Sunday, September 22, 2019

Newton: immediacy in the parables

Sunday, September 22, 2019
    After this the Lord appointed seventy-two others and sent them two by two ahead of him to every town and place where he was about to go. He told them, “The harvest is plentiful, but the workers are few. Ask the Lord of the harvest, therefore, to send out workers into his harvest field.”
    —Luke 10:1-2 (NIV)
    I observe that Christ and His forerunner John in their parabolic discourses were wont to allude to things present. The old prophets, when they would describe things emphatically, did not only draw parables from things which offered themselves, as from the rent of a garment, ... from the vessels of a potter, ... but also, when such objects were wanting, they supplied them by their own actions, as by rending a garment, ... by shooting, ... etc. By such types the prophets loved to speak. And Christ, being endued with a nobler prophet spirit than the rest, excelled also in this kind of speaking, yet so as not to speak by His own actions, [which would have been] less grave and decent, but to turn into parables such things as offered themselves. On occasion of the harvest approaching, He admonishes His disciples once and again of the spiritual harvest. Seeing the lilies of the field, He admonishes His disciples about clothing. In allusion to the present season of fruits, He admonishes His disciples about knowing men by their fruits. In the time of the Passover, when trees put forth their leaves, He bids His disciples, “learn a parable from the fig-tree.”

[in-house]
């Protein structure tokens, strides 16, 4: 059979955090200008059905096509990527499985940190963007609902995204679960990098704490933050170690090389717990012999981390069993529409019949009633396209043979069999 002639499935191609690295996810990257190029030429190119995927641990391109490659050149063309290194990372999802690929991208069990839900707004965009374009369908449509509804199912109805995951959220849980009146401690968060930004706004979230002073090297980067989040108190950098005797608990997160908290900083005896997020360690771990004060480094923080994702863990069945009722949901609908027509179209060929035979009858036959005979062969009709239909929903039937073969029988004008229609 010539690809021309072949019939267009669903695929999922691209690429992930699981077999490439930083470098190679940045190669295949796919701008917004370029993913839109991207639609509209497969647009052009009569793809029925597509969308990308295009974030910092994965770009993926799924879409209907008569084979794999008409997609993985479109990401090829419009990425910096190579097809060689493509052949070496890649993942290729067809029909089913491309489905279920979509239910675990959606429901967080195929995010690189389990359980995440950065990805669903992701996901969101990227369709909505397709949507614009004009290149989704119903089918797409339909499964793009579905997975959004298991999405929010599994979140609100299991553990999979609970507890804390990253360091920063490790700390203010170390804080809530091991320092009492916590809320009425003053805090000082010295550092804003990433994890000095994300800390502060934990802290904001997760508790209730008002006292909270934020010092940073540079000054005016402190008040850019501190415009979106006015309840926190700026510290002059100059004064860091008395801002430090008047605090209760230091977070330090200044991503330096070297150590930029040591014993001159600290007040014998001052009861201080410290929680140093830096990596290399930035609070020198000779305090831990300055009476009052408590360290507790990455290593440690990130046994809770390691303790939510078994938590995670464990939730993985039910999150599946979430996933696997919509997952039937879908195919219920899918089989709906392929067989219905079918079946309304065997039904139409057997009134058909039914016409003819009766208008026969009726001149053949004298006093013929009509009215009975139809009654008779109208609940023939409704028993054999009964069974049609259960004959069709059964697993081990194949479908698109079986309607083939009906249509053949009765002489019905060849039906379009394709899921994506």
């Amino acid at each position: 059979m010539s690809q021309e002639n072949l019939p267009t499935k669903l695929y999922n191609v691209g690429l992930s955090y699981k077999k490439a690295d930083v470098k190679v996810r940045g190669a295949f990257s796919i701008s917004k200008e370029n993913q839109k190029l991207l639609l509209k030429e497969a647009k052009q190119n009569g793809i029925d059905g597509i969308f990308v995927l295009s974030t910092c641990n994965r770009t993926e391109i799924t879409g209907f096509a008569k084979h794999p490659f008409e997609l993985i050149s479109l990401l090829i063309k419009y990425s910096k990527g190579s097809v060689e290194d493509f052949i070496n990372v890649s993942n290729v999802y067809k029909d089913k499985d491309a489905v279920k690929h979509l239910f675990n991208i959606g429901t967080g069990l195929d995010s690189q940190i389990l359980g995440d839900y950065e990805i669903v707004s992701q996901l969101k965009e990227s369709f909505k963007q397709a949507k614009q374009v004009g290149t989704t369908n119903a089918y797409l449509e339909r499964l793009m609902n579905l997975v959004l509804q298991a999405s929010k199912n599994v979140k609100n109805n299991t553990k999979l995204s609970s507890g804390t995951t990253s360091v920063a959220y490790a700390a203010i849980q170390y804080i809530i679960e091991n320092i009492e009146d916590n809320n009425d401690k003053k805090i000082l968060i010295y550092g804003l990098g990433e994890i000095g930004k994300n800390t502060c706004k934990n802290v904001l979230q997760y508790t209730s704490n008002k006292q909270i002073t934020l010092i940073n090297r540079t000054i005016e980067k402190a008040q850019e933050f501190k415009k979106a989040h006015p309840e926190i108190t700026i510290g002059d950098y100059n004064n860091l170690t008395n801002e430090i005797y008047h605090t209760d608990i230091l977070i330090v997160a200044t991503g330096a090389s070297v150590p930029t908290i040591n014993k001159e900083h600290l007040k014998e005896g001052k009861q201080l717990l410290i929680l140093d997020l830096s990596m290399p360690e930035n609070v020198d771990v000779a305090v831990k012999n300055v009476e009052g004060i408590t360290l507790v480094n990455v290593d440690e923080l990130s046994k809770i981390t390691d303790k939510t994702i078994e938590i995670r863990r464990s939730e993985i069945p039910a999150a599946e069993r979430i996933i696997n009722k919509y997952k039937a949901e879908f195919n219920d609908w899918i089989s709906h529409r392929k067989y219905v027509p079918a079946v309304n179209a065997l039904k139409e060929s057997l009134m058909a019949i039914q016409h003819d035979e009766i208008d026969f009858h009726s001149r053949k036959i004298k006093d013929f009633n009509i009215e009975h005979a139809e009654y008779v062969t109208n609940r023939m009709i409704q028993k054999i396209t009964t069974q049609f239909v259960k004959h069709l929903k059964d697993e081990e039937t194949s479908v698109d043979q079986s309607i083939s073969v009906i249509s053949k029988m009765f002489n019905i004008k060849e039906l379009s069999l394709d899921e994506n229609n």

... Isaac Newton (1642-1727), Commentary on Daniel, Darby and Browne, 1733, p. 60, fn. (see the book)
    See also Luke 10:1-2; 1 Sam. 15:27-29; 2 Kings 13:14-19; Jer. 18:3-6; Matt. 6:28; 7:16; 9:37; 24:32; John 4:35
Quiet time reflection:
    Lord, You know our world perfectly. Send us where we may best be used.
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